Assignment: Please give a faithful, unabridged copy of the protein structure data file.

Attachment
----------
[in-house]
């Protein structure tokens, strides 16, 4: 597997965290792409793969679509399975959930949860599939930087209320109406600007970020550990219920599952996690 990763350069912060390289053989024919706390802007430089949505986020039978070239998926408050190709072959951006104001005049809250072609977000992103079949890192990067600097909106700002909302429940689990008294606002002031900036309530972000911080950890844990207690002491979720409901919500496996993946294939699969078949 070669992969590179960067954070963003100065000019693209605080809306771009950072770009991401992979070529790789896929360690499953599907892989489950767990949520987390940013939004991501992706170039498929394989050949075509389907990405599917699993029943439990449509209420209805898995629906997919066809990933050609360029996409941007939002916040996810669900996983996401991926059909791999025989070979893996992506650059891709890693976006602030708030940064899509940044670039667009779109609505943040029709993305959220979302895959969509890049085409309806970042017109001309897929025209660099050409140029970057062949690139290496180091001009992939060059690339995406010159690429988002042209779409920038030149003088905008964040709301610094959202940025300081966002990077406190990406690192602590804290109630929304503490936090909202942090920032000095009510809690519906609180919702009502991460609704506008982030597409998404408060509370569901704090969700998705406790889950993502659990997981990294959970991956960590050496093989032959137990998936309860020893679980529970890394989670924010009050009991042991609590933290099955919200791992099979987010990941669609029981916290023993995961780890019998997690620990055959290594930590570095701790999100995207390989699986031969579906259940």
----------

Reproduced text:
[in-house]
């Protein structure tokens, strides 16, 4: 597997965290792409793969679509399975959930949860599939930087209320109406600007970020550990219920599952996690 990763350069912060390289053989024919706390802007430089949505986020039978070239998926408050190709072959951006104001005049809250072609977000992103079949890192990067600097909106700002909302429940689990008294606002002031900036309530972000911080950890844990207690002491979720409901919500496996993946294939699969078949 070669992969590179960067954070963003100065000019693209605080809306771009950072770009991401992979070529790789896929360690499953599907892989489950767990949520987390940013939004991501992706170039498929394989050949075509389907990405599917699993029943439990449509209420209805898995629906997919066809990933050609360029996409941007939002916040996810669900996983996401991926059909791999025989070979893996992506650059891709890693976006602030708030940064899509940044670039667009779109609505943040029709993305959220979302895959969509890049085409309806970042017109001309897929025209660099050409140029970057062949690139290496180091001009992939060059690339995406010159690429988002042209779409920038030149003088905008964040709301610094959202940025300081966002990077406190990406690192602590804290109630929304503490936090909202942090920032000095009510809690519906609180919702009502991460609704506008982030597409998404408060509370569901704090969700998705406790889950993502659990997981990294959970991956960590050496093989032959137990998936309860020893679980529970890394989670924010009050009991042991609590933290099955919200791992099979987010990941669609029981916290023993995961780890019998997690620990055959290594930590570095701790999100995207390989699986031969579906259940």